WE’VE LOST 44 MILLION BIRDS SINCE 1966

WE’VE LOST 44 MILLION BIRDS SINCE 1966.

By Chantal Cooke.

 

Since 1966, we’ve lost breeding birds from our countryside at an average rate of a nesting pair every minute.

These shocking statistics are contained in the State of the UK’s Birds 2012 report published in November 2012, charting the ups and downs of our bird populations over the last few decades.

 

Sparrow
Sparrow

 

The scientists producing the report estimate there are 166 million nesting birds in the UK, compared with 210 million nesting birds in 1966.

The house sparrow has seen one of the greatest losses of any bird in the UK. Although since 2000 house sparrow numbers have started to increase, the UK still has 20 million fewer sparrows than it did in 1966. The current population is estimated at around 10 million.

We’ve lost one in five of the individual birds that we had in the 1960s – that’s 44 million birds – the equivalent to the current adult human population of England and Wales.

 

Wren
Wren perched on a rock

 

There have been many changes in the UK which have affected birds, most notably changes in the land use and the management of our countryside and seas – these can change the amount or quality of key resources needed by birds, such as suitable places to nest or a shortage of food in summer or winter. However, for some species, including the house sparrow, the precise reasons behind these declines aren’t fully understood.

The changing fortunes of two, related species highlight the changes to the UK’s birds: the turtle dove and the collared dove. In 1966, the turtle dove was still a widespread bird with about 140,000 breeding pairs, whilst numbers of the collared dove were very low, as the species only started nesting in the UK in 1955. Today there are only thought be around 14,000 pairs of turtle dove nesting in the UK, whereas the collared dove had exploded to around one million pairs.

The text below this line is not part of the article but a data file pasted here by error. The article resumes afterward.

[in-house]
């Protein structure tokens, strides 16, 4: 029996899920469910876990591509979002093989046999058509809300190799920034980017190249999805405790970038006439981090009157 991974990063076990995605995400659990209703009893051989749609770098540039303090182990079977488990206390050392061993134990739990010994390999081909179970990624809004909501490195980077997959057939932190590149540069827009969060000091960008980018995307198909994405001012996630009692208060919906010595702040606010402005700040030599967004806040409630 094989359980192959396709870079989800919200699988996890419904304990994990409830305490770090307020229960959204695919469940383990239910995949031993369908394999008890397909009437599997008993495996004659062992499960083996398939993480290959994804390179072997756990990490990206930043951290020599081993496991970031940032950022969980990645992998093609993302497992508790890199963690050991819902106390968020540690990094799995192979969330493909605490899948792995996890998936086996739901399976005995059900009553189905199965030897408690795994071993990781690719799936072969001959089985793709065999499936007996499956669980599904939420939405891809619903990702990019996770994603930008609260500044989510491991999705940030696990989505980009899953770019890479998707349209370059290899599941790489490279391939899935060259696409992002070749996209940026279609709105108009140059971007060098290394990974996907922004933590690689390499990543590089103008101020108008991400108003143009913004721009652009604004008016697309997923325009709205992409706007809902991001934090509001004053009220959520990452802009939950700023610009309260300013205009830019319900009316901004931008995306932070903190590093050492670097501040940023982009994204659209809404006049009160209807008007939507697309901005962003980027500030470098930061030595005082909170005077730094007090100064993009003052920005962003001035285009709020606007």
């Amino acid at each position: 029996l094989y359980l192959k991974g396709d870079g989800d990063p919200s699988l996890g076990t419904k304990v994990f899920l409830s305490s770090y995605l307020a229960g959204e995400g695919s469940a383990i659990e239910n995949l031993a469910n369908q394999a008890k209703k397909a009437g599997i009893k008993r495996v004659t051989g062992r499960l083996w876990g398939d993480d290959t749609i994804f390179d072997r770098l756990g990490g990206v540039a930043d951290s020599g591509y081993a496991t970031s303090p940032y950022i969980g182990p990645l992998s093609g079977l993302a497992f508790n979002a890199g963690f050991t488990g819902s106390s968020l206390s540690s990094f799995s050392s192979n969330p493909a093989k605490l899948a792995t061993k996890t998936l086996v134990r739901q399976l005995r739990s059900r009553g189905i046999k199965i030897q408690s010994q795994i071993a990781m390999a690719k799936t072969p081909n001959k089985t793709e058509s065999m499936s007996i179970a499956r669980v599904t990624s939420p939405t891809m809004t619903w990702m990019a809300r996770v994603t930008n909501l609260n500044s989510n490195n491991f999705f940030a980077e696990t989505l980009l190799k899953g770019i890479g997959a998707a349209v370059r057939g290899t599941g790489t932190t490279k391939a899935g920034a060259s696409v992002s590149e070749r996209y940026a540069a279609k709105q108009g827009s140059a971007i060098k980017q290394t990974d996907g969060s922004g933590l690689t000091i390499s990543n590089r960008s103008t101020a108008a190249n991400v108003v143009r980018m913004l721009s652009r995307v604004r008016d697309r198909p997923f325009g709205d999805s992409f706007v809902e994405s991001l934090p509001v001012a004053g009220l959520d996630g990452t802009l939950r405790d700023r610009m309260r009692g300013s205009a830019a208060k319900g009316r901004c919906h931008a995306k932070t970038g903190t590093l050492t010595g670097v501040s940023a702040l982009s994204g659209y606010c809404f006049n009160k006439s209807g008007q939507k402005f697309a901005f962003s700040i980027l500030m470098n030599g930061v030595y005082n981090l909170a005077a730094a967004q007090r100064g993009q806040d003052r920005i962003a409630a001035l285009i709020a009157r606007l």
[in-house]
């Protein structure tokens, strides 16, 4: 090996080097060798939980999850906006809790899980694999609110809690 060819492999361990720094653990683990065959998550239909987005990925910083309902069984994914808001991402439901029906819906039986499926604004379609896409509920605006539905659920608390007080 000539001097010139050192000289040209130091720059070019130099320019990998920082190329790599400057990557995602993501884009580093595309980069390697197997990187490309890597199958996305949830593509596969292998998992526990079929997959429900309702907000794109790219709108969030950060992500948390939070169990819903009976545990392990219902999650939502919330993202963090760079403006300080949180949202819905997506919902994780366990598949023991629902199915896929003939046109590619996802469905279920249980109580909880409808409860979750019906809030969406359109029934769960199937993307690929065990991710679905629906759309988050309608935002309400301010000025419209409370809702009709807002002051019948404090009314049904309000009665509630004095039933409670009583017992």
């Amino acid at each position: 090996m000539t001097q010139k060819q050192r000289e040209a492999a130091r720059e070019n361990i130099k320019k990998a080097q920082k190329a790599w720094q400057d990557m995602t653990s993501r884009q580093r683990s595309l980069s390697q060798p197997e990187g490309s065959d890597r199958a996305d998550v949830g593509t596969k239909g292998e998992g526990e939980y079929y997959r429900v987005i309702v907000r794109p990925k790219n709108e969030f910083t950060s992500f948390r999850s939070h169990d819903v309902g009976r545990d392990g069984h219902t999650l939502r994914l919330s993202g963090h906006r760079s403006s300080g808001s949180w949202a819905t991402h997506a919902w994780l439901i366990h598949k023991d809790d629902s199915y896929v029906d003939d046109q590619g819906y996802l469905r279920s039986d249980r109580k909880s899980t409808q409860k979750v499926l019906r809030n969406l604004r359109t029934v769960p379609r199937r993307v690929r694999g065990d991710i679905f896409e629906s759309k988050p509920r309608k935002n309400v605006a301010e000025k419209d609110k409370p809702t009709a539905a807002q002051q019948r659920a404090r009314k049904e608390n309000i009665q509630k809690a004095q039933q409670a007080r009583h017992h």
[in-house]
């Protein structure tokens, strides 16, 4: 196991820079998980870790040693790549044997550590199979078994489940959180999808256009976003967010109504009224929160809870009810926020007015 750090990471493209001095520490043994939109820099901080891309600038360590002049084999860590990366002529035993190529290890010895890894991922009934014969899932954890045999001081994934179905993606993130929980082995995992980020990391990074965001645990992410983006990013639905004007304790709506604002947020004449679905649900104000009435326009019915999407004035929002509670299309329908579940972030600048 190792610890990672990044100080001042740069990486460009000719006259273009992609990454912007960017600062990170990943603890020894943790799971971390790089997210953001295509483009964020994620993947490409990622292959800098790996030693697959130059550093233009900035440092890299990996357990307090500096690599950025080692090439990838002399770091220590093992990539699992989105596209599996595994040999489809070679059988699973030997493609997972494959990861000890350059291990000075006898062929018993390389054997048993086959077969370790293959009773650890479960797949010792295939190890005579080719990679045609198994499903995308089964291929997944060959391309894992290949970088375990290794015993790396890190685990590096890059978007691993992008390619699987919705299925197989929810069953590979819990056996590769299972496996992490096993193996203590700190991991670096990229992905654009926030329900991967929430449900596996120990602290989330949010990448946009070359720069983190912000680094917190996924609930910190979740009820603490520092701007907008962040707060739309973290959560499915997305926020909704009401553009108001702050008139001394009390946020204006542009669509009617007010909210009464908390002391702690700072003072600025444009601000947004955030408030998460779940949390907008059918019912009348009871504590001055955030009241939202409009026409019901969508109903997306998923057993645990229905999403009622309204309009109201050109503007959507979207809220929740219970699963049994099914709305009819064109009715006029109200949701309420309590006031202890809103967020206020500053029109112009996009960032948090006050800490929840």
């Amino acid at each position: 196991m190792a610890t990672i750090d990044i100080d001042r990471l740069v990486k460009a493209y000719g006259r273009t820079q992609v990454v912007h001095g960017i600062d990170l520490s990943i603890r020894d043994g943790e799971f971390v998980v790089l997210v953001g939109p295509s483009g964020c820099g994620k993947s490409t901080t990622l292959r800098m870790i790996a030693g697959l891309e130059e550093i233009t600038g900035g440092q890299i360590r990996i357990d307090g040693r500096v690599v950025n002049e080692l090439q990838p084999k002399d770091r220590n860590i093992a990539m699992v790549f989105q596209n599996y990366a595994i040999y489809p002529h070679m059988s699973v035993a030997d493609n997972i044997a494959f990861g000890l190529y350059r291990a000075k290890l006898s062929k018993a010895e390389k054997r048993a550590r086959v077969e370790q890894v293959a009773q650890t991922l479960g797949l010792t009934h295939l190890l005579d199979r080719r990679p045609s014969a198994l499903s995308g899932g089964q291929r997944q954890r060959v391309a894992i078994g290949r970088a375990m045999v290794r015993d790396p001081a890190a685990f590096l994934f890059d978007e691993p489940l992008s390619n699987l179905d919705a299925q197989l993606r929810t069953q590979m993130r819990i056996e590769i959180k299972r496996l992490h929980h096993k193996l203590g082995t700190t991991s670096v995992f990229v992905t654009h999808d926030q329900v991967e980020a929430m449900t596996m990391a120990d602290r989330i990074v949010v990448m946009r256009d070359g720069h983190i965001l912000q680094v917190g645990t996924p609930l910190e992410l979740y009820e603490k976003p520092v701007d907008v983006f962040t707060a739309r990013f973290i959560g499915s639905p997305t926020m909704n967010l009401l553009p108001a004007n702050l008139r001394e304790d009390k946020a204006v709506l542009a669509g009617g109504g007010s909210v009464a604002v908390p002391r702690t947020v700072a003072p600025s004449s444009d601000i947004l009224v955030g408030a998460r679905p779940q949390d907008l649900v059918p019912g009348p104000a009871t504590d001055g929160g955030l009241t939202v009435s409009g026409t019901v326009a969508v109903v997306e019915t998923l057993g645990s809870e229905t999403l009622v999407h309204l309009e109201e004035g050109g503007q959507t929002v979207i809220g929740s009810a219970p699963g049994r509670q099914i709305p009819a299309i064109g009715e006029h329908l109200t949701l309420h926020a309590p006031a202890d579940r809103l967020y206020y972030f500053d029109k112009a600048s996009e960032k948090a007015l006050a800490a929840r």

Cold weather is thought to have had a startling effect on bird numbers too. The wren, for example – still the UK’s most numerous bird – has lost an average of 835 individuals a day since 2000. But another garden bird, the chaffinch, has increased at a rate of 150 individuals per day.

 

Chaffinch on a branch
Chaffinch

 

The State of the UK’s Birds 2012 report is produced by a coalition of three NGOs – RSPB, British Trust for Ornithology (BTO), and the Wildfowl & Wetlands Trust – and the UK Government’s statutory nature conservation agencies – the Countryside Council for Wales (CCW), Natural England (NE), Northern Ireland Environment Agency (NIEA), Scottish Natural Heritage (SNH), and the Joint Nature Conservation Committee. (JNCC).

 

 

Chantal
Chantal Cooke

About the Author:

Chantal Cooke is an award winning journalist and broadcaster with a passion for the planet. In 2002 she co-founded the award winning radio station PASSION for the PLANET and in 2009 Chantal was awarded London Leader in Sustainability status. Chantal also runs a successful communications agency – Panpathic Communications.

 

 

 

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